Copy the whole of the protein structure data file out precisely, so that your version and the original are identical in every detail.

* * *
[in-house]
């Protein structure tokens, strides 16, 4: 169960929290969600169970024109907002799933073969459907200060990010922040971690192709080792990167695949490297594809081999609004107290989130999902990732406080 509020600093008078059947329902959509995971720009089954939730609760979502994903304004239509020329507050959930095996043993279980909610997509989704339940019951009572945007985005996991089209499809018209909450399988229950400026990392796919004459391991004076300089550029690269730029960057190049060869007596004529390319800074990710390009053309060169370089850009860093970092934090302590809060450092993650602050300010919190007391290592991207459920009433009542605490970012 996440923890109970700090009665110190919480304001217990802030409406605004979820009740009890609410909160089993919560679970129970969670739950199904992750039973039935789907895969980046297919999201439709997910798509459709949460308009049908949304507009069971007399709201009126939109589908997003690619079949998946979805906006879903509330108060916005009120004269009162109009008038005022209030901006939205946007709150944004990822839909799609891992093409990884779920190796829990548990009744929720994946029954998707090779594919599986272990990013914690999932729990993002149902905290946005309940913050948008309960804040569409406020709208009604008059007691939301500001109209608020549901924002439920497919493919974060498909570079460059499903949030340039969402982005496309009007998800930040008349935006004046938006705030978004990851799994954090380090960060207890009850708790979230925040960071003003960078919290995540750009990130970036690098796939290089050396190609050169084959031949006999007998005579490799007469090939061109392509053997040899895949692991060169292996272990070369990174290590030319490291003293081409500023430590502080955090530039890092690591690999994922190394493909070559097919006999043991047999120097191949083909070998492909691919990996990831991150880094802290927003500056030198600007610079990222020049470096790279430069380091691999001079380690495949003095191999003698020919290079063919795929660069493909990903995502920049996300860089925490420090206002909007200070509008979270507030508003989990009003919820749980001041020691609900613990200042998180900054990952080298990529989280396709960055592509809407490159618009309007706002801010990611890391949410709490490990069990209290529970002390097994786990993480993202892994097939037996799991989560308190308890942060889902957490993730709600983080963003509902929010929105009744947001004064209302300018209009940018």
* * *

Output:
[in-house]
């Protein structure tokens, strides 16, 4: 169960929290969600169970024109907002799933073969459907200060990010922040971690192709080792990167695949490297594809081999609004107290989130999902990732406080 509020600093008078059947329902959509995971720009089954939730609760979502994903304004239509020329507050959930095996043993279980909610997509989704339940019951009572945007985005996991089209499809018209909450399988229950400026990392796919004459391991004076300089550029690269730029960057190049060869007596004529390319800074990710390009053309060169370089850009860093970092934090302590809060450092993650602050300010919190007391290592991207459920009433009542605490970012 996440923890109970700090009665110190919480304001217990802030409406605004979820009740009890609410909160089993919560679970129970969670739950199904992750039973039935789907895969980046297919999201439709997910798509459709949460308009049908949304507009069971007399709201009126939109589908997003690619079949998946979805906006879903509330108060916005009120004269009162109009008038005022209030901006939205946007709150944004990822839909799609891992093409990884779920190796829990548990009744929720994946029954998707090779594919599986272990990013914690999932729990993002149902905290946005309940913050948008309960804040569409406020709208009604008059007691939301500001109209608020549901924002439920497919493919974060498909570079460059499903949030340039969402982005496309009007998800930040008349935006004046938006705030978004990851799994954090380090960060207890009850708790979230925040960071003003960078919290995540750009990130970036690098796939290089050396190609050169084959031949006999007998005579490799007469090939061109392509053997040899895949692991060169292996272990070369990174290590030319490291003293081409500023430590502080955090530039890092690591690999994922190394493909070559097919006999043991047999120097191949083909070998492909691919990996990831991150880094802290927003500056030198600007610079990222020049470096790279430069380091691999001079380690495949003095191999003698020919290079063919795929660069493909990903995502920049996300860089925490420090206002909007200070509008979270507030508003989990009003919820749980001041020691609900613990200042998180900054990952080298990529989280396709960055592509809407490159618009309007706002801010990611890391949410709490490990069990209290529970002390097994786990993480993202892994097939037996799991989560308190308890942060889902957490993730709600983080963003509902929010929105009744947001004064209302300018209009940018």